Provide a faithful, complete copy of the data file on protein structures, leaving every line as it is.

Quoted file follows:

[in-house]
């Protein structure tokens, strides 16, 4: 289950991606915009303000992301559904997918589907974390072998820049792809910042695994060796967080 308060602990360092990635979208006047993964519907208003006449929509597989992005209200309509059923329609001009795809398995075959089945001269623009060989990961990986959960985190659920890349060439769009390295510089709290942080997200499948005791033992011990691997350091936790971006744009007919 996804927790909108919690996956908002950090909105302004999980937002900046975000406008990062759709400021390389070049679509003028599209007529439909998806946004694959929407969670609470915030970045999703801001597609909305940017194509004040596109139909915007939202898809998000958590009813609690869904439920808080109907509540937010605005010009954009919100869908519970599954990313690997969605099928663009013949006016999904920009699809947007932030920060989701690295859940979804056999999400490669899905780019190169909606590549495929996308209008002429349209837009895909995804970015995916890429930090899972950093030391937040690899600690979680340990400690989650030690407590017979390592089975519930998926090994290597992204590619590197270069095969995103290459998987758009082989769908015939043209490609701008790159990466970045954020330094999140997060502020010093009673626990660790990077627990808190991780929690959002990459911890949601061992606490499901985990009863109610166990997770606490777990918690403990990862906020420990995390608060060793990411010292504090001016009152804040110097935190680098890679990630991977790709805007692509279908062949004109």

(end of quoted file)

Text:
[in-house]
């Protein structure tokens, strides 16, 4: 289950991606915009303000992301559904997918589907974390072998820049792809910042695994060796967080 308060602990360092990635979208006047993964519907208003006449929509597989992005209200309509059923329609001009795809398995075959089945001269623009060989990961990986959960985190659920890349060439769009390295510089709290942080997200499948005791033992011990691997350091936790971006744009007919 996804927790909108919690996956908002950090909105302004999980937002900046975000406008990062759709400021390389070049679509003028599209007529439909998806946004694959929407969670609470915030970045999703801001597609909305940017194509004040596109139909915007939202898809998000958590009813609690869904439920808080109907509540937010605005010009954009919100869908519970599954990313690997969605099928663009013949006016999904920009699809947007932030920060989701690295859940979804056999999400490669899905780019190169909606590549495929996308209008002429349209837009895909995804970015995916890429930090899972950093030391937040690899600690979680340990400690989650030690407590017979390592089975519930998926090994290597992204590619590197270069095969995103290459998987758009082989769908015939043209490609701008790159990466970045954020330094999140997060502020010093009673626990660790990077627990808190991780929690959002990459911890949601061992606490499901985990009863109610166990997770606490777990918690403990990862906020420990995390608060060793990411010292504090001016009152804040110097935190680098890679990630991977790709805007692509279908062949004109």